Guest post by JCSchaeffert.
Hi! My name is JC Schaeffert. I’ve been a 3D designer for 8 years, and I’ve been working as a freelancer for almost 4 years now.
Today, I’ll show you how to model and upload a low-poly 3d model onto Sketchfab. I’ll take you through the whole process, from HD modeling to the scene fine tuning in the Sketchfab UI.
This is my first tutorial, so I’ll try to be as clear as possible. The methodology I’m using for creating a model is rather common and you’ll find this workflow in many online tutorials. Hence, I’ll simply go through the main steps regarding the creation phase.
Below is the final model presented on Sketchfab.
My project was to revisit Frankenstein’s creature.
First of all, in order to design the character I draw some studies on paper.
Once I’m ok with the design I start modeling.
The first step is to create a very light model that I then transform into a very detailed mesh via several subdivisions: this is the sculpting phase.
I also create some separate elements that I will add later on to the model, such as a porthole for his heart, a valve for his brain (O_o) and some screws driven here and there in his body.
Once the HD model is ready, I start modeling the low-poly version (including unfolded UVs), which is the one I will texture and upload later on.
In order to texture my model, I need to bake the details and color information of the HD model on the low model.
For that I use xNormal, which can generate Normal Maps, AO, cavity maps, etc… everything I need in order to add some life to the mesh.
After some refinement and with a little patience, I finally get the following textures:
And I check the whole thing into Marmoset Toolbag:
2-Upload to Sketchfab!
Once the model and the textures are validated, I can upload everything on Sketchfab.
Before that, I need to attribute a different material to each independent part that I want to keep under control – for instance, if I want to adjust opacity for one particular part, to have a stronger specular on another part, and so on.
That’s why I identify different zones, such as the porthole glass, the character’s skin, the metal parts and finally the base.
Each element now has its assigned material and is identifiable and adjustable in the Sketchfab UI.
Now the model is ready to be exported.
I won’t detail here all subtleties of the export phase – one thing though: don’t forget to export the materials with the model, in our case in .Obj (here you can find all formats supported by Sketchfab)
Here are some scripts you can use to export from the software to Sketchfab.
Once you’ve exported your model successfully, you have to zip the .obj, .mtl and the textures (.jpg or .png) into one file which you also have to upload.
In EDIT right pane, I can adjust scene parameters:
– Model / scene name
– Model description
– Mesh rotation calibration
– Ambient Occlusion activation
– Finally, adjustment of different materials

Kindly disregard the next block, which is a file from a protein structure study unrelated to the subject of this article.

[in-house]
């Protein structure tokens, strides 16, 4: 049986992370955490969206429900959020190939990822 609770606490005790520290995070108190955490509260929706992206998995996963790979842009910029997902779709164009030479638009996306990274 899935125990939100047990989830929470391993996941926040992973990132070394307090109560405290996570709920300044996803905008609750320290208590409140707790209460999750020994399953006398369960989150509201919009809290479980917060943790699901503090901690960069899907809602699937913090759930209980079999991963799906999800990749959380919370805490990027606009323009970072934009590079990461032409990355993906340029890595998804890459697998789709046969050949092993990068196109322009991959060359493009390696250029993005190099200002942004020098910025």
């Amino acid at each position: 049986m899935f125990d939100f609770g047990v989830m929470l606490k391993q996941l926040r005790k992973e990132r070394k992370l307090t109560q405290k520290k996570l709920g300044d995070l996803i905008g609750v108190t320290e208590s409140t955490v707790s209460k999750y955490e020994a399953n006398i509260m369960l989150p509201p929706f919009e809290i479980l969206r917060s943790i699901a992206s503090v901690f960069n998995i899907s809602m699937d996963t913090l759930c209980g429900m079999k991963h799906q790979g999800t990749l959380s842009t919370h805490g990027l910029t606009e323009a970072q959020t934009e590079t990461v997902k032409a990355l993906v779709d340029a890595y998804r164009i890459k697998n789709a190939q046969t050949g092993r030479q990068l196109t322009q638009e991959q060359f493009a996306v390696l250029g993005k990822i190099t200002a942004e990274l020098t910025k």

Important: don’t forget to save your modifications!
I begin with the stone ground:
I choose the associated material, and I upload textures.
When you choose a material, the associated element is highlighted (with purple)
I upload Diffuse, Specular and Normal maps for the base.
(This window contains all textures loaded into your scene; if you don’t attribute a texture, the Color Picker color is used by default)
I adjust shininess in order to get the effect I want, plus a slight environment reflection that adds some “wetness” to the base. (Now it’s up to you to play with adjustments to get to what you want!)
Now, to the remaining parts of the model.
Here is the window glass shader:
In the Opacity channel, I upload the Alpha map (as seen above Alpha_Emissive_Maps.jpg), containing the transparency information for this part.
On a grey scale, White is opaque and Black is completely transparent.
Then I adjust Shininess and Environment Reflection to get the desired “glass” effect.
With the skin, since the Diffuse, Normal and Specular maps are the same as before I can get them in my library and attribute them to the associated channels in the skin material.
I adjust the Specular and Shininess levels of the skin to make it slightly oily.
Note that I also upload an Emissive map that renders a bright effect at the back of the heart cavity.
You can adjust this channel to your will – here I set it at the maximum which is 1.
For the metal parts I repeated the process and selected the associated maps and adjusted the Specular/Shininess/Environment and Reflection maps.
(Check the red environment reflection in the glass!)
I adjusted the specular differently for the pants in comparison to the skin, and give it a different material.
4-Fine Tuning and Publication
This is it: the home stretch!
Before publishing, you can do some general refinements:
Here, I calibrated the default position of the model.
I use an environment called “Queen Mary Chimney”, that is visible in reflections but that I’ve decided to hide in the viewport.
You can also adjust its exposition and intensity.
I’ve chosen the “clean_light” Background, which contrasts with the model. You can also import your own background.
By clicking the APN icon (top left of the viewport), you can define a default position as well as a preview.
Finally, do not forget to SAVE your modifications – and this will publish your model
I hope this will be useful for some of you. Have fun on Sketchfab! I can’t wait to see your models!
You can find all my models here.
And more of my work on my website.
Note from Sketchfab: Thanks JC for the blog post! If anyone has any problems, feel free to reach out to firstname.lastname@example.org
And if you feel like making a tutorial blog post for your own favorite 3D package, we’d love to publish it as well!